Philosophical Faith and Revelation
Augustine of Hippo: A Biography
The layman’s notion of what a philosopher ought to be differs greatly from that of the professional and academic student or practitioner. Karl Jaspers is an excellent example of the layman’s philosopher. His remarks sound deep and strange and yet in some indefinable way informative. They reverberate and they console. He seems to be talking about how the world is and how a man ought to live. If we move from the philosopher to the man, placed in the context of history and the German nation, then we find him a person of noble character. His record vis-à-vis the Nazis is creditable, quite unlike the record of the other notable German existentialist philosopher (more admired by some at least of the professionals), Martin Heidegger. He is interested in everything. He has written an informative work on Nietzsche. To judge from the number of his works translated into English, or at least into a kind of English—this is not to criticize translators who are given a virtually impossible task—he is read widely in England and the United States.
Philosophical Faith and Revelation, the latest of his works to be translated, has been praised in extravagant terms by someone as intelligent as Hannah Arendt. All the same, it is undoubtedly and sadly true that among most English and many American philosophers, especially those for whom Wittgenstein, Malcolm, Black, Quine, et al. are names of power, his writings would be thought rather closer to Ralph Waldo Trine’s In Tune with the Infinite than to the recognized classics of modern philosophy, such as Wittgenstein’s Investigations, Elizabeth Anscombe’s Intention, Professor P. F. Strawson’s Individuals, Merleau-Ponty’s Phenomenology of Perception, Sartre’s L’Imaginaire, Ryle’s Concept of Mind.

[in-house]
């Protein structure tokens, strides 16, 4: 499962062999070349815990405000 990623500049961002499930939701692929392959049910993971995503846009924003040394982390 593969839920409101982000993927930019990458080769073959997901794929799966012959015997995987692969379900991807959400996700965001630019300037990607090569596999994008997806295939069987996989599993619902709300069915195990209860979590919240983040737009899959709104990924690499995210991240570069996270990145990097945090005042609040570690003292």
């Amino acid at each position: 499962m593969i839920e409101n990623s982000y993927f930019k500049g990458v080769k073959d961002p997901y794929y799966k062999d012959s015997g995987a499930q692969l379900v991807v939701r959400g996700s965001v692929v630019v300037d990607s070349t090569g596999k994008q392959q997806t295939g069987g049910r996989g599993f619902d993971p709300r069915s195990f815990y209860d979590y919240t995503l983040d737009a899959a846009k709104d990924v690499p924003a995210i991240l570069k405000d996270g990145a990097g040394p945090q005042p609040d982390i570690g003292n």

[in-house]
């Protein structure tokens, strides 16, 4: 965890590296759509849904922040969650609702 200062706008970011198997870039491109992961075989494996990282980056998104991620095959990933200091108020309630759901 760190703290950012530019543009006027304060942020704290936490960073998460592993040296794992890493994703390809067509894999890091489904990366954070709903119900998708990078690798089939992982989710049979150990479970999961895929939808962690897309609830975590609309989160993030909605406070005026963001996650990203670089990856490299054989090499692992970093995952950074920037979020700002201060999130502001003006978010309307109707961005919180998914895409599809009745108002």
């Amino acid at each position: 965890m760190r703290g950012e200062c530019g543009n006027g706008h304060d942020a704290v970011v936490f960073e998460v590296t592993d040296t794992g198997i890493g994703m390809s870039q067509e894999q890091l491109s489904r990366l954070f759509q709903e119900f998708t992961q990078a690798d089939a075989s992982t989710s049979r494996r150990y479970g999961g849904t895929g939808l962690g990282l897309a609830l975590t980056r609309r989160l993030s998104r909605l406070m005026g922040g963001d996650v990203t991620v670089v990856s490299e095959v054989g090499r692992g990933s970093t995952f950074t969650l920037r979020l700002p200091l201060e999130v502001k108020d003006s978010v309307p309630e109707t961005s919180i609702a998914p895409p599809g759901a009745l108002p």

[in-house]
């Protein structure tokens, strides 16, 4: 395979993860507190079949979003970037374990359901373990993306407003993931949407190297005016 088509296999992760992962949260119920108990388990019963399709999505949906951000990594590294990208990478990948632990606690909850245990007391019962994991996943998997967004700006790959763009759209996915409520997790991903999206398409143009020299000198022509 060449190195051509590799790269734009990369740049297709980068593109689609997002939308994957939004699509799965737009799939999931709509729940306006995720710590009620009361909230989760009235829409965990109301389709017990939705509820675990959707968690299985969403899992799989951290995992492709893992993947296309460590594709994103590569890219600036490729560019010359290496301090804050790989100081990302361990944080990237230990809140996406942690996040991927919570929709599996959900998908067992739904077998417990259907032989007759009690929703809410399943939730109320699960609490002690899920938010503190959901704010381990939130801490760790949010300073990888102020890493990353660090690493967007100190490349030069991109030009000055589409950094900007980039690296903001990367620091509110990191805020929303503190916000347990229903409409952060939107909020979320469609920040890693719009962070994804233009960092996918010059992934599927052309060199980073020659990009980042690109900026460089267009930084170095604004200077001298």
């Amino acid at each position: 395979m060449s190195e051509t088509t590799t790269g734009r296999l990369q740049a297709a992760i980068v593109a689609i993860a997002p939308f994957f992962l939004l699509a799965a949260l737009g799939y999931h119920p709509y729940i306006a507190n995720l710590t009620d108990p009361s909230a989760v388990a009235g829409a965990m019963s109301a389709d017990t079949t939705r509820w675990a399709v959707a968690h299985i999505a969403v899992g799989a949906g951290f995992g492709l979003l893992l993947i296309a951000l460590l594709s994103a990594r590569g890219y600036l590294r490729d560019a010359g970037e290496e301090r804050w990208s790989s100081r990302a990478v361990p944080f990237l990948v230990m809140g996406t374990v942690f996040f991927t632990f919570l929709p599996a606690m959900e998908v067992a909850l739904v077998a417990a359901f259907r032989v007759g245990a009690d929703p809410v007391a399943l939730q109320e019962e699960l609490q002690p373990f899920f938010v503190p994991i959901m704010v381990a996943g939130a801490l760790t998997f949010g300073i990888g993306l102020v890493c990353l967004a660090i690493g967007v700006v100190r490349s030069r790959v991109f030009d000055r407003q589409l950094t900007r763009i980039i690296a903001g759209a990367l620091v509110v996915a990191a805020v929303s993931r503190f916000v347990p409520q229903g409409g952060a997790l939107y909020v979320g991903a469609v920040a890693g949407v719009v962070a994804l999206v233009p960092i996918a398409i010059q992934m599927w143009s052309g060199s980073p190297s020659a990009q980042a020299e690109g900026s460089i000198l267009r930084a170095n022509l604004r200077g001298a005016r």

This reviewer finds it impossible to admire Jaspers’s performance as a philosopher. He lacks logical rigor and (much more important) the ambition to achieve it, and these lacks are not compensated for by any notable intuitive performances. He is to the existentialist tradition a kind of death-mask, but one that is so poorly molded that it betrays no genuine likeness of what was once alive. All the same, what he writes is full of interest, for he does succeed in identifying a range of problems, especially in the philosophy of religion, that are neglected by more precise and less ambitious philosophers. A very German intelligence and sensibility are put in the service of a kind of grand tour of problems in the philosophy of religion. The comment on the monuments surveyed is sometimes gnomic, sometimes obscure, sometimes paralyzingly commonplace, sometimes acute.
As good an example as any of Jaspers’s approach to the philosophy of religion is to be found in his doctrine of the “cipher” (Chiffer). What the doctrine seems to convey is this. Concepts that have a straightforward use and status in empirical discourse cannot be grasped in the same way when they are applied, to take some characteristic examples, to the…
This article is available to online subscribers only.
Please choose from one of the options below to access this article:
Purchase a print premium subscription (20 issues per year) and also receive online access to all all content on nybooks.com.
Purchase an Online Edition subscription and receive full access to all articles published by the Review since 1963.
Purchase a trial Online Edition subscription and receive unlimited access for one week to all the content on nybooks.com.